Orbits of Near Earth Asteroids
Apart from the major planets, the Solar System contains a large number of smaller bodies, i.e. the asteroids and comets. The ones that closely approach the Earth are labelled Near-Earth Objects. Near Earth Asteroids are sub-divided into members of the Aten, Apollo and Amor groups depending on their aphelion distance. While the probability of the Earth being struck by an NEO is extremely small, the consequences of such a collision are catastropic as the approach speed is typical 10s of km/s.
The aim of the project is to independently determine the orbits of several (~4) NEOs by making a series of positional measurements. This is achieved by measuring the asteroid's position on a CCD image relative to that of catalogued stars. By tracking an asteroid over the term its orbit can be well determined. The goal will be to obtain about ~10 astrometric observations per asteroid. A secondary aim will be on one occasion to measure the distance to an NEO via simultaneous observations from Durham and La Palma.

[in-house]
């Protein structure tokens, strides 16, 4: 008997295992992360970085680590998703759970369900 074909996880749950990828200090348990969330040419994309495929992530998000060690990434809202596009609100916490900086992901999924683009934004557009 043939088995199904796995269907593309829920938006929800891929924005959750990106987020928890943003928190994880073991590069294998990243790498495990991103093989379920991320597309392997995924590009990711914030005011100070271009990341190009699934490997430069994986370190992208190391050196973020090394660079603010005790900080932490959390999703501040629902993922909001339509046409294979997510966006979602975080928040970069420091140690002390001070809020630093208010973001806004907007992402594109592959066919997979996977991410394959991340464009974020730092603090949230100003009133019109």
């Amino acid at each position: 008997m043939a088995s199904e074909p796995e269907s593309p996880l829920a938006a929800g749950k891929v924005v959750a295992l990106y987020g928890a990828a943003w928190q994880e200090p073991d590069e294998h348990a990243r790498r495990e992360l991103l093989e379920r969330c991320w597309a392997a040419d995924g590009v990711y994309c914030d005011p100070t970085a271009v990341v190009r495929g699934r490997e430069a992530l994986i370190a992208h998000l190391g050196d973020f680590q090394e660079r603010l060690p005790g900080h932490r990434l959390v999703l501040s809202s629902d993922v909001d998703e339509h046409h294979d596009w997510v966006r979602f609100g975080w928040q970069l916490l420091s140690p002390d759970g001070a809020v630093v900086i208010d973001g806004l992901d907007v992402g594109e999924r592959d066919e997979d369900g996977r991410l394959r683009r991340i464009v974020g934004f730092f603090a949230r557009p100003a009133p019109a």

Below shows the flyby of 2012 QG42 as recorded with Far-East-14 on 2012 September 11 (movie created from 100 8-second exposures). 2012 QG42 is an Apollo NEO that was discovered on 2012 August 26 (only two weeks before our observations). It has an estimated diameter of 310m and made its closest approach to the Earth on 2012 September 14 at 7.4 lunar distances (2.8 million km).
The motion of 2005 JE46 thru a star field on 11th November 2005 from 20:51 to 21:25 diplayed as a movie. At the time 2005 JE46 was 0.046 AU from the Earth and had a proper motion of 0.3 arcsec per second.
AstroLab students (Victoria and Leo) successfully imaged the 250m-wide near-Earth asteroid 2007 TU24 as it whizzed pass the Earth on the evening of Monday 28th January 2008.
NEOs have been observed by Astrolab students since 1995.